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Happy Friday, everyone!
As a certified women-owned and woman led business, and a champion of women empowerment, the Balmoral Group congratulates Harvard University’s Professor Claudia Goldin for winning the 2023 Nobel Prize in Economics, becoming and first woman to win the prestigious award, a true pioneer in her field.
This Friday's edition of the Economic Perspective features articles on the possibility of manatees falling back on the endangered species list, California constructing large scale solar panels, and recent developments in low carbon concrete, and more! Our data visualization details fossil fuel subsidies reaching a record-breaking $7 trillion globally! Check it out below. Enjoy the read and feedback is always appreciated! Please feel free to forward this to anyone you think would be interested. If you'd like to view previous editions please click here, or to subscribe please click here!
Have a great weekend!
Nonresidential Spending a Mixed Bag in September
The Dodge Momentum Index (DMI), a 12-month leading indicator of non-residential construction spending, was 3% higher in September 2023 compared to August’s measure. Commercial construction fell 1% over the last month, while institutional construction rose 9%. Demand for data centers and health services continue to support institutional spending, but demand has continued to weaken for office planning. On an annual basis, the DMI was 5% lower in September 2023 than the same month in 2022. Dodge Construction Network.
California May Build Solar Panels Alongside Highways to Power Homes
On Saturday, California gave the greenlight for the state’s transportation and energy to plan out installing solar panels, battery storage, and other renewable energy sites along highways. California’s DOT will establish clear guidelines for companies and public agencies to develop highway-side renewable energy. Empty land alongside roads could be used to generate one gigawatt of potential solar energy powering 270,000 California homes. Additionally, this would alleviate the state’s deserts where many solar panels are currently housed. Read More.
Manatees Face Being Relisted as Endangered Species
The U.S. Fish and Wildlife Service will reevaluate the protection status of the West Indian manatee after a petition provided substantial scientific evidence for restoring its endangered status. In 2021 and 2022, nearly 2,000 manatees died in Florida, prompting concerns from conservation groups and triggering multiple lawsuits over water pollution and habitat loss. A similar evaluation will be also be conducted for Puerto Rico's manatees after a separate petition requested manatees be listed as a separate species. In 2017, manatees were downlisted from endangered to threatened, sparking controversy. Various parties have called for the animal's endangered status to be reinstated since the 2017 announcement. Read more here.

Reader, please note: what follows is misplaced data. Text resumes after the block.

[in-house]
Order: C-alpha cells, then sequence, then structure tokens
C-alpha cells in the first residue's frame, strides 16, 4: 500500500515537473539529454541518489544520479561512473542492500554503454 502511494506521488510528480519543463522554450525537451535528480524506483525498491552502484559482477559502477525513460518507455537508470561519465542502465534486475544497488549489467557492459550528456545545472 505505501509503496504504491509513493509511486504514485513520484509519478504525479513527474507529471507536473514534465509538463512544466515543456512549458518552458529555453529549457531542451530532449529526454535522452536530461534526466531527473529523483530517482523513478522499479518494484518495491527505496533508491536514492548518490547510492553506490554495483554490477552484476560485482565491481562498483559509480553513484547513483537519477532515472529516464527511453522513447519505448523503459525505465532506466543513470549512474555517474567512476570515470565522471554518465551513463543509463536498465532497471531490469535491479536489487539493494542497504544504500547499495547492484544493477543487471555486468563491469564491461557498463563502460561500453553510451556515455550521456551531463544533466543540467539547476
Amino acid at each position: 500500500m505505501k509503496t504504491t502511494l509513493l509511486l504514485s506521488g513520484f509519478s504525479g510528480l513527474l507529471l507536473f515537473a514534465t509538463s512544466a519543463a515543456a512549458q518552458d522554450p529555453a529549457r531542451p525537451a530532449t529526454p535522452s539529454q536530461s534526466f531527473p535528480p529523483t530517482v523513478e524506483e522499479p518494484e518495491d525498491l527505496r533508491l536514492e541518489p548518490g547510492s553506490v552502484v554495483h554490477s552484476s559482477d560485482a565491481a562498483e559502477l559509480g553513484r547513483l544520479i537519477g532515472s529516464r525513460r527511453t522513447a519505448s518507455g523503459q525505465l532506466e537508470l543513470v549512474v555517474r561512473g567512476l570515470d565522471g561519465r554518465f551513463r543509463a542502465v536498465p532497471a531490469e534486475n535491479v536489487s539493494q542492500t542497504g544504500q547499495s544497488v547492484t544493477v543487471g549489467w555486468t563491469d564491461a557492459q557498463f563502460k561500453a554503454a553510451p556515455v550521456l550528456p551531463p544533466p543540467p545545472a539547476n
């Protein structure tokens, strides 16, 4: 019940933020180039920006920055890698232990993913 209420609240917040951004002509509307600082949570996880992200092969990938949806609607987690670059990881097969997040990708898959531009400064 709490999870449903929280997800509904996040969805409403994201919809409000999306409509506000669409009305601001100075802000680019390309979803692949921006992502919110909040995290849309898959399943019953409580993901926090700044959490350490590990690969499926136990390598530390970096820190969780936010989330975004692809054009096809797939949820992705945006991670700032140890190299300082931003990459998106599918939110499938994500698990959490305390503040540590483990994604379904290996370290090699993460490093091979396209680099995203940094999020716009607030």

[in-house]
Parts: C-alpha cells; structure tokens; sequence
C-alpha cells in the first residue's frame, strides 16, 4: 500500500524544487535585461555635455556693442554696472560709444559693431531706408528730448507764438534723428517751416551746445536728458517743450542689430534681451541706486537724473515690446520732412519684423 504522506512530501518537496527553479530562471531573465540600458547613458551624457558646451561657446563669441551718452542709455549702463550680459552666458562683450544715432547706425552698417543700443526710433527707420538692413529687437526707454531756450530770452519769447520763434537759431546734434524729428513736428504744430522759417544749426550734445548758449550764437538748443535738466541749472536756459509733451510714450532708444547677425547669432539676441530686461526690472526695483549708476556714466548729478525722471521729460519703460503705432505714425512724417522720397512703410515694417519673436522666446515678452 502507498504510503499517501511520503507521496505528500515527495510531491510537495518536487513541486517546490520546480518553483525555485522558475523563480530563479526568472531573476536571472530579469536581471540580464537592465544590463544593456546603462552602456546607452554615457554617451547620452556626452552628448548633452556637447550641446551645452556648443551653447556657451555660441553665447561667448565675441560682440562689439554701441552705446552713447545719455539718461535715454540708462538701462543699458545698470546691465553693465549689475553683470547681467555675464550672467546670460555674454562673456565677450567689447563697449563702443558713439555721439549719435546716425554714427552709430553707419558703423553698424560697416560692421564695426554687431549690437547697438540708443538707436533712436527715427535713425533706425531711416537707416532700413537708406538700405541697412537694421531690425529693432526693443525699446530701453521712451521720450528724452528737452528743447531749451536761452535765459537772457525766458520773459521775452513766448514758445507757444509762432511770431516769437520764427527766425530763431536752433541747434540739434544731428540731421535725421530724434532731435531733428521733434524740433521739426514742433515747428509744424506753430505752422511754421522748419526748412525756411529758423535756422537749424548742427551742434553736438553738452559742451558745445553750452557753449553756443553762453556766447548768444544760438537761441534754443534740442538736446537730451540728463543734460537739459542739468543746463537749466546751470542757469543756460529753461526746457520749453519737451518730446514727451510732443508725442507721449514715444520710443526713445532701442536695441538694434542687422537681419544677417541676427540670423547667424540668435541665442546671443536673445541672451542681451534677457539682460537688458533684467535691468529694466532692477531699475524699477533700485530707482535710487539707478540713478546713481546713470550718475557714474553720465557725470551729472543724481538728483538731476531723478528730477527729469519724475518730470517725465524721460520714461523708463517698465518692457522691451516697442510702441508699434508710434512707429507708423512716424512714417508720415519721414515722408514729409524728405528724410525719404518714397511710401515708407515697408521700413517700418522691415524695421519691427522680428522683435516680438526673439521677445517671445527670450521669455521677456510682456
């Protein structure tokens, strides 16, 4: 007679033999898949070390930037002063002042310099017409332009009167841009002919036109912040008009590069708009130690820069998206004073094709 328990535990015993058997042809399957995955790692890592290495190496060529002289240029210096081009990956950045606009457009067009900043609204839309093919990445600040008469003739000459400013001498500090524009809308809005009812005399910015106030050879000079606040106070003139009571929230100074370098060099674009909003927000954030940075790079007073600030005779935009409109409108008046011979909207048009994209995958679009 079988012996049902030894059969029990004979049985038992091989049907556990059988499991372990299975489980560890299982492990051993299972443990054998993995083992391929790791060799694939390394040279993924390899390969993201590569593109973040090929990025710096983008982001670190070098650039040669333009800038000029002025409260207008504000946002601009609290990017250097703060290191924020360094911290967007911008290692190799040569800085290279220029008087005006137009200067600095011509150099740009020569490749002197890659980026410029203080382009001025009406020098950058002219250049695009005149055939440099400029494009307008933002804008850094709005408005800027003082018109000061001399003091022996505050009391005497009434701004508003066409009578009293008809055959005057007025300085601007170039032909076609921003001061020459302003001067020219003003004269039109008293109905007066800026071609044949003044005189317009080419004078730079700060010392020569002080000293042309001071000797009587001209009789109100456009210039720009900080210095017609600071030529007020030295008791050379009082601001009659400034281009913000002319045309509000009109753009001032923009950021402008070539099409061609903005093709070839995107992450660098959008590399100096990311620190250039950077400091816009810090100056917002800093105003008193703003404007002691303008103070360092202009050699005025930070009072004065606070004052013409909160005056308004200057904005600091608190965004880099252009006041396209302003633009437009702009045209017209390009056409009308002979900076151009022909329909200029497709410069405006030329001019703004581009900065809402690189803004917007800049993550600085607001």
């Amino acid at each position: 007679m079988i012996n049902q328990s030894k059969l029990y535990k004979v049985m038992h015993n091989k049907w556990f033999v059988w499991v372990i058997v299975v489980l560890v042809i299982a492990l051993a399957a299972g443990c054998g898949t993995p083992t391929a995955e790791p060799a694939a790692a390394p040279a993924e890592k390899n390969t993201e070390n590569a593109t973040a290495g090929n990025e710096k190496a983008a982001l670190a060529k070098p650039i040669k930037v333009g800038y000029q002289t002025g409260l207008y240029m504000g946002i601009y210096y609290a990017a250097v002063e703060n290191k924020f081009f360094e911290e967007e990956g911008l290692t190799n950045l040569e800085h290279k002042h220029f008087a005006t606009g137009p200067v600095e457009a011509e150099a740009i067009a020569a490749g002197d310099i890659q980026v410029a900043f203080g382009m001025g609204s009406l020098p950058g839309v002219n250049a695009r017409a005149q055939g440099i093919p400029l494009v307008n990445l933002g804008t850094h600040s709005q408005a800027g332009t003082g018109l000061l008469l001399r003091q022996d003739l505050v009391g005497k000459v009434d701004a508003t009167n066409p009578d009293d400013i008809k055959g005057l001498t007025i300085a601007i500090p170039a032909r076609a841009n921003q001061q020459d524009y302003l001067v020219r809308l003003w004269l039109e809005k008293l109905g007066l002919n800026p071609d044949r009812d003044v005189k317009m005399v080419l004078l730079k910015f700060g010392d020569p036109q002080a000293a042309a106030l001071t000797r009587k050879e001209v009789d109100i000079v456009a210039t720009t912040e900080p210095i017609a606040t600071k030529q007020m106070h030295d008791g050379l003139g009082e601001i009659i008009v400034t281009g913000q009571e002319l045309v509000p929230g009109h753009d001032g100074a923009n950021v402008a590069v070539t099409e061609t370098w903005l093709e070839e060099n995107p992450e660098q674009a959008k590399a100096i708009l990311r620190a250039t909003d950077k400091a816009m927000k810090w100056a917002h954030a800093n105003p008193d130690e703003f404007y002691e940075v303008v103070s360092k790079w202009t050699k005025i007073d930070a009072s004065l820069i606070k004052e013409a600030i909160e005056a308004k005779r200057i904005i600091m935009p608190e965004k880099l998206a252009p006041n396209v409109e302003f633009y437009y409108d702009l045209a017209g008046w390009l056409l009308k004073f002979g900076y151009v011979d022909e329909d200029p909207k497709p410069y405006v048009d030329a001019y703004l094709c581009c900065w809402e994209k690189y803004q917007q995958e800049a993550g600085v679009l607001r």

Low Carbon Concrete Has High Profit Potential
Cement production is estimated to generate 7% of all greenhouse-gas emissions globally. While responsible for a large carbon footprint, cement is difficult to decarbonize as it releases CO2 during its production. The industry has a Net Zero goal by 2050. Analysis by McKinsey finds that Megaplants (more than 5M tons/yr capacity) could have a 60% lower cost model using carbon capture and storage, with optimal siting and design. Innovative start-ups are offering new substitutes for Supplementary Cementitious Materials (SCMs) and admixtures could reduce carbon by another 30-50%. Read more here.
Amazon Rainforest Scans Unveil Thousands of Pre-Columbian Earthworks
A recent study combining remote sensing technology, archaeology, and statistical modeling suggests that the Amazon rainforest, known for its biodiversity, may hide over 10,000 pre-Columbian earthworks constructed before European arrival. Conducted by 230 researchers from 24 countries, the study employed LiDAR technology to uncover 24 new archaeological sites beneath the Amazon canopy. These earthworks, linked to Indigenous occupations and landscape modifications, date back 1,500 to 500 years. The findings challenge the perception of the Amazon as a pristine forest and have political implications for Indigenous land rights. The research, published in Science, advances knowledge in archaeology, environmental science, and applied computing. Read more here.
Data Visualization of the Week
Fossil Fuel Subsidies Surged to Record $7 Trillion
An analysis by the International Monetary Fund (IMF) found that in 2022, subsidies across 170 countries reached $7 trillion. This is a $2 trillion increase compared to 2020. Explicit subsidies (undercharging for supply costs) more than doubled to $1.3 trillion, while implicit subsidies (undercharging for environmental costs and forgone consumption taxes) rose by 27%. The IMF estimates that subsidies for oil, coal and natural gas are costing the equivalent of 7.1% of global gross domestic product. IMF